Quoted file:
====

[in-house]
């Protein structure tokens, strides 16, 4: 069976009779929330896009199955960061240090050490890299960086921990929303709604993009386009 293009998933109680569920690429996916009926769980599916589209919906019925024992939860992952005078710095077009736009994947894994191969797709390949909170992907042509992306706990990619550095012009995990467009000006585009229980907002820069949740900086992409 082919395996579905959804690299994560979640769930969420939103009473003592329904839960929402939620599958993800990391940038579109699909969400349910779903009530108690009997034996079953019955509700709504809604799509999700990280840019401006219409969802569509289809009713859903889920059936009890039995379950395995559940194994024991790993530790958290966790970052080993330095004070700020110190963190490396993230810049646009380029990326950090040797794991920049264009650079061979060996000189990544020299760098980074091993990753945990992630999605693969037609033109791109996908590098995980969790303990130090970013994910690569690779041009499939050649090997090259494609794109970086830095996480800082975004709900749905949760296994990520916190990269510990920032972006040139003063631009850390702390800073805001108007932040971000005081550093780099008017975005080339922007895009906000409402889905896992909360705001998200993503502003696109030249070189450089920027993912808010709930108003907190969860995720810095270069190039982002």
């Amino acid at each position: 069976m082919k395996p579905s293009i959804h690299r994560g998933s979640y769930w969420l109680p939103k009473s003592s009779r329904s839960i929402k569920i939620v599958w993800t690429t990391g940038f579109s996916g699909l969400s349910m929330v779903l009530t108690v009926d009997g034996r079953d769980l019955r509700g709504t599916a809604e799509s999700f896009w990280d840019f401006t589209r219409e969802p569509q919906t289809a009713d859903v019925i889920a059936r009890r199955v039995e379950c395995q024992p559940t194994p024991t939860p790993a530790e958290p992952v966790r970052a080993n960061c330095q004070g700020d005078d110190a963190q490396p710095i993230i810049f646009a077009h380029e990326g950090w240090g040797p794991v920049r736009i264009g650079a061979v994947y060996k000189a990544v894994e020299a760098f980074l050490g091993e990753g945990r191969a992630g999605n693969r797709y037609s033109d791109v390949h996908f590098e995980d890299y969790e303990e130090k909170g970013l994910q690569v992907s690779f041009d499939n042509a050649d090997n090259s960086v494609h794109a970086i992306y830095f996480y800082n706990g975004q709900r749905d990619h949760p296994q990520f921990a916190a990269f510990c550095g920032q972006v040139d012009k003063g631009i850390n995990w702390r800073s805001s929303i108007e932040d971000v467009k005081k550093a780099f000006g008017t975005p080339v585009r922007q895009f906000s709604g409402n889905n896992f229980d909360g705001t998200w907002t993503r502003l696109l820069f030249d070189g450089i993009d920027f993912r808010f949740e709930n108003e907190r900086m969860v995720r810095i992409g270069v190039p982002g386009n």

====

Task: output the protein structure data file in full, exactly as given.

[in-house]
């Protein structure tokens, strides 16, 4: 069976009779929330896009199955960061240090050490890299960086921990929303709604993009386009 293009998933109680569920690429996916009926769980599916589209919906019925024992939860992952005078710095077009736009994947894994191969797709390949909170992907042509992306706990990619550095012009995990467009000006585009229980907002820069949740900086992409 082919395996579905959804690299994560979640769930969420939103009473003592329904839960929402939620599958993800990391940038579109699909969400349910779903009530108690009997034996079953019955509700709504809604799509999700990280840019401006219409969802569509289809009713859903889920059936009890039995379950395995559940194994024991790993530790958290966790970052080993330095004070700020110190963190490396993230810049646009380029990326950090040797794991920049264009650079061979060996000189990544020299760098980074091993990753945990992630999605693969037609033109791109996908590098995980969790303990130090970013994910690569690779041009499939050649090997090259494609794109970086830095996480800082975004709900749905949760296994990520916190990269510990920032972006040139003063631009850390702390800073805001108007932040971000005081550093780099008017975005080339922007895009906000409402889905896992909360705001998200993503502003696109030249070189450089920027993912808010709930108003907190969860995720810095270069190039982002």
């Amino acid at each position: 069976m082919k395996p579905s293009i959804h690299r994560g998933s979640y769930w969420l109680p939103k009473s003592s009779r329904s839960i929402k569920i939620v599958w993800t690429t990391g940038f579109s996916g699909l969400s349910m929330v779903l009530t108690v009926d009997g034996r079953d769980l019955r509700g709504t599916a809604e799509s999700f896009w990280d840019f401006t589209r219409e969802p569509q919906t289809a009713d859903v019925i889920a059936r009890r199955v039995e379950c395995q024992p559940t194994p024991t939860p790993a530790e958290p992952v966790r970052a080993n960061c330095q004070g700020d005078d110190a963190q490396p710095i993230i810049f646009a077009h380029e990326g950090w240090g040797p794991v920049r736009i264009g650079a061979v994947y060996k000189a990544v894994e020299a760098f980074l050490g091993e990753g945990r191969a992630g999605n693969r797709y037609s033109d791109v390949h996908f590098e995980d890299y969790e303990e130090k909170g970013l994910q690569v992907s690779f041009d499939n042509a050649d090997n090259s960086v494609h794109a970086i992306y830095f996480y800082n706990g975004q709900r749905d990619h949760p296994q990520f921990a916190a990269f510990c550095g920032q972006v040139d012009k003063g631009i850390n995990w702390r800073s805001s929303i108007e932040d971000v467009k005081k550093a780099f000006g008017t975005p080339v585009r922007q895009f906000s709604g409402n889905n896992f229980d909360g705001t998200w907002t993503r502003l696109l820069f030249d070189g450089i993009d920027f993912r808010f949740e709930n108003e907190r900086m969860v995720r810095i992409g270069v190039p982002g386009n």